Scripts released!

More advanced and polished versions of the scripts described below are now available in a generally-useful distribution called pbemtools.

Riverworld PBEM Scripts

Most of the processing of player moves and GM Turns in the Riverworld PBEM is automatically handled by a set of perl and shell scripts. Since some folks have expressed interest in what's automated and how's it done, here's the rundown.

What you're not seeing

Most of these scripts use a header file called, which contains all the character names and email addresses, and a function which determines whether a given character should "hear" a given piece of speech or whatever. Because these email addresses are private, the file here is only a skeleton, not the real header. Sorry.

The basic layout

I keep my scripts and my turns in a directory out of my web tree, while moves are kept in the web tree.


Players send their moves to the move address, which passes them through the movefilter script. This script makes a customized copy of the move for each player, based on the languages they know, and mails them out. It mails an omnilingual copy to the GM. It relies on players using the format for moves, and putting their character's name in []'s in the subject of the message.

When I receive the omnilingual move, I pipe it to the movepipe script, which calls rwhtml to convert the move to html format and place it in directory for that turn's moves, and insert-move, which adds a link to the move to the master html file from which the home page is built.

The movefilter script adds a special mail header to the messages it sends. I direct procmail (a excellent mail filtering program) to run movepipe when I receive a properly formatted move.


The first step in writing Turns is collecting the player moves into a single file, in order and sorted by player group. The catmoves script is responsible for this job.

I write my Turns using a similar format to those used for player moves. Tags control which players see which part of the Turn. Then I run maketurn on my Turn sourcefile. I actually run it twice: in test mode (-t or -d), it produces file output, one for each player viewpoint; in standard mode (no switches), it emails the Turns to the players.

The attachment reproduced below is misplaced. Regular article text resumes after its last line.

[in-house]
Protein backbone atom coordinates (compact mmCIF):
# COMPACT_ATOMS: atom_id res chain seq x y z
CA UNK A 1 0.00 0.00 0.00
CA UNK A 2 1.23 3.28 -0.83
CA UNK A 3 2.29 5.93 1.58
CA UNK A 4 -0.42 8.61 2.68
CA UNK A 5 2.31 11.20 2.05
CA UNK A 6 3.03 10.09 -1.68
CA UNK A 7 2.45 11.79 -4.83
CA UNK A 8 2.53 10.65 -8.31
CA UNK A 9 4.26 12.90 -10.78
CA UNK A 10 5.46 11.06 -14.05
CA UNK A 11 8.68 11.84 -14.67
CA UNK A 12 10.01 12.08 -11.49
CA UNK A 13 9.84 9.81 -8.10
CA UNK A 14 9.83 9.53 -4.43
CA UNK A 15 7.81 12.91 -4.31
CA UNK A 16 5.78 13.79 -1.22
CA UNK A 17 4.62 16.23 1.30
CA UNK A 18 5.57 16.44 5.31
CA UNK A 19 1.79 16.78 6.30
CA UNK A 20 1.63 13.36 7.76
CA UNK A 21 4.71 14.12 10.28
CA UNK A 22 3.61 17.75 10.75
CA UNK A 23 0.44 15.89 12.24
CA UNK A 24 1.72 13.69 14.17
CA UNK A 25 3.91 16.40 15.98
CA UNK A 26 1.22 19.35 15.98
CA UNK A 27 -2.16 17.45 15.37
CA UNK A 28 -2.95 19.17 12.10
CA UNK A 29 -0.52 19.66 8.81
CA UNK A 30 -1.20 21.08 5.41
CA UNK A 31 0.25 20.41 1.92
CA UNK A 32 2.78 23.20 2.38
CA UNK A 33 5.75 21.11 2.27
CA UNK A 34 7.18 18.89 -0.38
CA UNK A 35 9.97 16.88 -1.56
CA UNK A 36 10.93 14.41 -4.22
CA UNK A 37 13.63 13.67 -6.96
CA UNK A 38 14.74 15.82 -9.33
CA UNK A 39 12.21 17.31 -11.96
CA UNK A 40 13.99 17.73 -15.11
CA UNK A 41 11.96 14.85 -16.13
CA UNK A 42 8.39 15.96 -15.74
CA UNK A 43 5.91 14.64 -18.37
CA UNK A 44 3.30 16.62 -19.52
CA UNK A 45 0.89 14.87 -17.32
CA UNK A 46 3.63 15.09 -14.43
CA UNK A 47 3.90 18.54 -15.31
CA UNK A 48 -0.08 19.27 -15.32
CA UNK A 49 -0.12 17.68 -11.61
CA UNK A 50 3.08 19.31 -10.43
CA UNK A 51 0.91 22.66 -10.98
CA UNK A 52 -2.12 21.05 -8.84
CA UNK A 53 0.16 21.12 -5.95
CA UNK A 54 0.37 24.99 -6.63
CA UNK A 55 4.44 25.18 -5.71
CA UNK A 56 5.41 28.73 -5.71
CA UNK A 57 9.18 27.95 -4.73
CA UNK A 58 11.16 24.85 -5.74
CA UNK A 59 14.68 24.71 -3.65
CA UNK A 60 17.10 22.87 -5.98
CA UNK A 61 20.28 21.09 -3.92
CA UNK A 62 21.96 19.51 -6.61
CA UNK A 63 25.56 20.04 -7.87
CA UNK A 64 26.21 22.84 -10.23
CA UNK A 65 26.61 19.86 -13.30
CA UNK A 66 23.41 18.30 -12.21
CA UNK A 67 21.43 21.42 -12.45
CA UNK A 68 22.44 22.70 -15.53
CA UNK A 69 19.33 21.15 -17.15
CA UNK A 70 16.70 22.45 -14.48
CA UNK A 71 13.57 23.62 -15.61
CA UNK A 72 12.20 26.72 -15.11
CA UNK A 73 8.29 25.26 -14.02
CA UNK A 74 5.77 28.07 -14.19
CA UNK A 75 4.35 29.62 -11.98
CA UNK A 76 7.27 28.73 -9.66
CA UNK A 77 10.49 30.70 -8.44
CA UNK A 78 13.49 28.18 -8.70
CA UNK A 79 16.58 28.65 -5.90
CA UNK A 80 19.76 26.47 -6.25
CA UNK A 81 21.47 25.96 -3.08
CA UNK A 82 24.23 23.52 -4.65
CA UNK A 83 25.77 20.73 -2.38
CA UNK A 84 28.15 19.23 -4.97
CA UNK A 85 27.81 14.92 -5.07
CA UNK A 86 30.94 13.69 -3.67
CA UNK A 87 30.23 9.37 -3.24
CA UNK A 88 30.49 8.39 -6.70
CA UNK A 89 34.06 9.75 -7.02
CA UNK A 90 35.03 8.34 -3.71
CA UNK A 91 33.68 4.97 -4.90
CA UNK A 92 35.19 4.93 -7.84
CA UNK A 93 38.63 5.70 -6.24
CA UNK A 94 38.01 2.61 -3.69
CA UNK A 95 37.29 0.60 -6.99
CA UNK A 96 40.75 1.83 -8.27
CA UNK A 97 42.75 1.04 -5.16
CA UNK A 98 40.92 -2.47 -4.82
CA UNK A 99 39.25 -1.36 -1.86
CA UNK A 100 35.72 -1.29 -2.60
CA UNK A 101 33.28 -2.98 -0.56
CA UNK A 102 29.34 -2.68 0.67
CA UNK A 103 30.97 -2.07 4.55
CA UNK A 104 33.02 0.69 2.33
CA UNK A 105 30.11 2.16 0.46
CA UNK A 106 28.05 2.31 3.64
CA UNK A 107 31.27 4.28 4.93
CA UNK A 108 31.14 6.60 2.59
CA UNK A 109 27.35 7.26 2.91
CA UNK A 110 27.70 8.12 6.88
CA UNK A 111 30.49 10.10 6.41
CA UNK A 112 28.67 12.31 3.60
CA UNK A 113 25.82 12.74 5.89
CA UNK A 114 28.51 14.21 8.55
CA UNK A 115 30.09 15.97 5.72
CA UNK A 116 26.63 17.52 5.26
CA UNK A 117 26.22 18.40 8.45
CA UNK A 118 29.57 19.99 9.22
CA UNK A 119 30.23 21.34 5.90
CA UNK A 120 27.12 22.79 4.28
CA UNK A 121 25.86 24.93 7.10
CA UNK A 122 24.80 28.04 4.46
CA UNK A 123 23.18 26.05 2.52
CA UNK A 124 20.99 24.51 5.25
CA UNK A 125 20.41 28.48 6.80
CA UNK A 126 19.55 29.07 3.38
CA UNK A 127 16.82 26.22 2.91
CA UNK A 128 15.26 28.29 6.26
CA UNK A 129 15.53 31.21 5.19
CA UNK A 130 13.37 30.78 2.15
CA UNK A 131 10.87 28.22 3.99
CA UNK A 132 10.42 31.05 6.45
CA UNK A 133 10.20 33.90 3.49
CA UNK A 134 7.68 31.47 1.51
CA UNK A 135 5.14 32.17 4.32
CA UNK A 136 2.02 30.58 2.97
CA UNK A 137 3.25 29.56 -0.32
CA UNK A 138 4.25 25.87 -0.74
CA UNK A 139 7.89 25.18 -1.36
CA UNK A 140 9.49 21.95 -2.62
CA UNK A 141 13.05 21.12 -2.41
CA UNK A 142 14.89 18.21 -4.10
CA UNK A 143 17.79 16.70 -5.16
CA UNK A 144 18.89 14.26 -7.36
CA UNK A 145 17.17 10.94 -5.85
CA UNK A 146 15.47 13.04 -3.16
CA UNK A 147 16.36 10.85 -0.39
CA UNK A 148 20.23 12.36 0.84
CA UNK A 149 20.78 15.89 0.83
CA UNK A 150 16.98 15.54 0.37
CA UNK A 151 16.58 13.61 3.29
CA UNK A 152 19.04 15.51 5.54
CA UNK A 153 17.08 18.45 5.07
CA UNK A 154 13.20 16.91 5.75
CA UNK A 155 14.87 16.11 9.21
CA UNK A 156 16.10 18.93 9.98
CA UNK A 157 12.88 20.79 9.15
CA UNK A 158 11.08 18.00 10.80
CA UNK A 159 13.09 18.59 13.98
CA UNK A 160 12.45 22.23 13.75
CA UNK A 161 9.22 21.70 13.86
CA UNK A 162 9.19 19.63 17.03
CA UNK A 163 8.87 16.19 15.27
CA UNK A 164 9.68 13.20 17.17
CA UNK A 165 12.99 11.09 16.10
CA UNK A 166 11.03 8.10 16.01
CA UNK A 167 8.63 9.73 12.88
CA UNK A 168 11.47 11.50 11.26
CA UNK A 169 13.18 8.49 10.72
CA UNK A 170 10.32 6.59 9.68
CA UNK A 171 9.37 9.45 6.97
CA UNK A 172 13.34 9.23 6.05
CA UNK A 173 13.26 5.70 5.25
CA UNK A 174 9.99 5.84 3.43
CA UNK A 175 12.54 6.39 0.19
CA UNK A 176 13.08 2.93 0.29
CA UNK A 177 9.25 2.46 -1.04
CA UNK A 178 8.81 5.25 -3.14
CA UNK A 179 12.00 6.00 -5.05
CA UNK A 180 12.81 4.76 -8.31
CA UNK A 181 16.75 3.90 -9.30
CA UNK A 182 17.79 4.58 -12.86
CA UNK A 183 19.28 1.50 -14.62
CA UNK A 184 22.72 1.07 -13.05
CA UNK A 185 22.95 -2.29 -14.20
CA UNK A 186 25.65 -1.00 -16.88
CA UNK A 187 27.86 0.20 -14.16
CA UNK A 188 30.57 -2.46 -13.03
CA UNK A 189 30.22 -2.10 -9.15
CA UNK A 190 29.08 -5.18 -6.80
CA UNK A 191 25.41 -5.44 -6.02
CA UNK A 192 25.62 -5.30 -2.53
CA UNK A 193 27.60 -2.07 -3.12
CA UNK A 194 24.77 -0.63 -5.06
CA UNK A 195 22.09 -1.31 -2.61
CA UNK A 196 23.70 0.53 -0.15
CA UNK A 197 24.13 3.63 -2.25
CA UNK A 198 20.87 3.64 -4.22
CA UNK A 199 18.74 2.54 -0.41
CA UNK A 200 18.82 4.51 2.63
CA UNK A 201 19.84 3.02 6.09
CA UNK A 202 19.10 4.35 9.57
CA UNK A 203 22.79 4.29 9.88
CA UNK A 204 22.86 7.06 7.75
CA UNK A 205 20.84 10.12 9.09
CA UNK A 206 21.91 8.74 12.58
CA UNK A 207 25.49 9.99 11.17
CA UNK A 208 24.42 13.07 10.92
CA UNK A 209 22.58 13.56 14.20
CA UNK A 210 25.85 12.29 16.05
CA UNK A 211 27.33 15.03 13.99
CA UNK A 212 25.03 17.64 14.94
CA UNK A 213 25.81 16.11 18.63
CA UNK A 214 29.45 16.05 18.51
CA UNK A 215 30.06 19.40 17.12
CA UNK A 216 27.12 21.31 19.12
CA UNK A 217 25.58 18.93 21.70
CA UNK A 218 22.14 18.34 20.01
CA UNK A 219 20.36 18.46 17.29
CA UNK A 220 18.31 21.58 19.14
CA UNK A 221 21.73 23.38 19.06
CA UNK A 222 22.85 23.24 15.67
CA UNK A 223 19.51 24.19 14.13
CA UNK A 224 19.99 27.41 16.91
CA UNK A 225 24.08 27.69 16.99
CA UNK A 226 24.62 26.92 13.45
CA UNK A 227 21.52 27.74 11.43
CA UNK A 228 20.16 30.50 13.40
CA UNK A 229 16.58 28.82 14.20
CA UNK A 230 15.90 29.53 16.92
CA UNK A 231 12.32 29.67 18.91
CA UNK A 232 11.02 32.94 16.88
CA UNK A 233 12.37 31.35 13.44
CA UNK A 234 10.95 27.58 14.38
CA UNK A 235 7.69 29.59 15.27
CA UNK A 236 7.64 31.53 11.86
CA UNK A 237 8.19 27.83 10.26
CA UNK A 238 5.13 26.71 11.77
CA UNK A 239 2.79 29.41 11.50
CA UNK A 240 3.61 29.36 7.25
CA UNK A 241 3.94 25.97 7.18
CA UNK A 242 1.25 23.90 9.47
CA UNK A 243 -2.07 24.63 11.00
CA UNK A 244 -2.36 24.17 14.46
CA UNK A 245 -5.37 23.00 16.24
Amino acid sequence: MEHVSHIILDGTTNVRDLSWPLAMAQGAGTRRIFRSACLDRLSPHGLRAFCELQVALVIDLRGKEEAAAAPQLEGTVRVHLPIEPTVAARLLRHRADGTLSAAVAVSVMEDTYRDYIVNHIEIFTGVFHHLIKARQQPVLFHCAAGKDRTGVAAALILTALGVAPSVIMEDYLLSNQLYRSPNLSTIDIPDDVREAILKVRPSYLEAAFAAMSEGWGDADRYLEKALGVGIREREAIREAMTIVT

I also run distturn, which updates the master.html file to include references to the new turn, and calls updatebase (see below).

The turns you read on the web are actually generated on the fly from the turn source files using the spewturn CGI script. I also use the rwnews script to create a version formatted for Usenet (which I just post with inews.)

Producing the home page

The scripts above modify the master html file, an exhaustive listing of all the files in the directory tree. This used to be the home page, too, until one of the players had the clever idea that the home page should function like an outline which could be collapsed or expanded.

The result was expand.cgi, a cgi script which produces (with no arguments) a completely collapsed outline or (with 1 argument) an outline with one section expanded, and returns it to the browser.

The updatebase script runs expand.cgi with no arguments to produce a totally collapsed outline to use as the home page itself.

If you select one of the "All Turns to Date" choices on the home page (either for the story or the player views of the story), a concatenation of all the available turns is produced by allturns.cgi.

And that's how it's all far.